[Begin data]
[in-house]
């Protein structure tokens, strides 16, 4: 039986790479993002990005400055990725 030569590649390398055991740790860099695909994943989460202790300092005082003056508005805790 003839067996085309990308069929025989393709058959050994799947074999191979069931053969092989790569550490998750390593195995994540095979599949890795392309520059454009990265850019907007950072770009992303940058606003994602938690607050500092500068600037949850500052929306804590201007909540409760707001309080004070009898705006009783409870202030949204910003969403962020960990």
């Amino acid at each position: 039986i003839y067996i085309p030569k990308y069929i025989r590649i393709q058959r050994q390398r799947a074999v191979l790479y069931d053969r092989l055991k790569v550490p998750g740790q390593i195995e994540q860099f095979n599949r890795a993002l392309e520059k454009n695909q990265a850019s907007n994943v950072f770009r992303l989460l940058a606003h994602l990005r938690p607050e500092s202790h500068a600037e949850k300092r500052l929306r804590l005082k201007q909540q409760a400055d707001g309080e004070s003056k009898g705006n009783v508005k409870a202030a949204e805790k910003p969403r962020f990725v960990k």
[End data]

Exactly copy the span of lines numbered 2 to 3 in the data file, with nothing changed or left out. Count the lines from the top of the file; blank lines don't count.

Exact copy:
């Protein structure tokens, strides 16, 4: 039986790479993002990005400055990725 030569590649390398055991740790860099695909994943989460202790300092005082003056508005805790 003839067996085309990308069929025989393709058959050994799947074999191979069931053969092989790569550490998750390593195995994540095979599949890795392309520059454009990265850019907007950072770009992303940058606003994602938690607050500092500068600037949850500052929306804590201007909540409760707001309080004070009898705006009783409870202030949204910003969403962020960990």
């Amino acid at each position: 039986i003839y067996i085309p030569k990308y069929i025989r590649i393709q058959r050994q390398r799947a074999v191979l790479y069931d053969r092989l055991k790569v550490p998750g740790q390593i195995e994540q860099f095979n599949r890795a993002l392309e520059k454009n695909q990265a850019s907007n994943v950072f770009r992303l989460l940058a606003h994602l990005r938690p607050e500092s202790h500068a600037e949850k300092r500052l929306r804590l005082k201007q909540q409760a400055d707001g309080e004070s003056k009898g705006n009783v508005k409870a202030a949204e805790k910003p969403r962020f990725v960990k």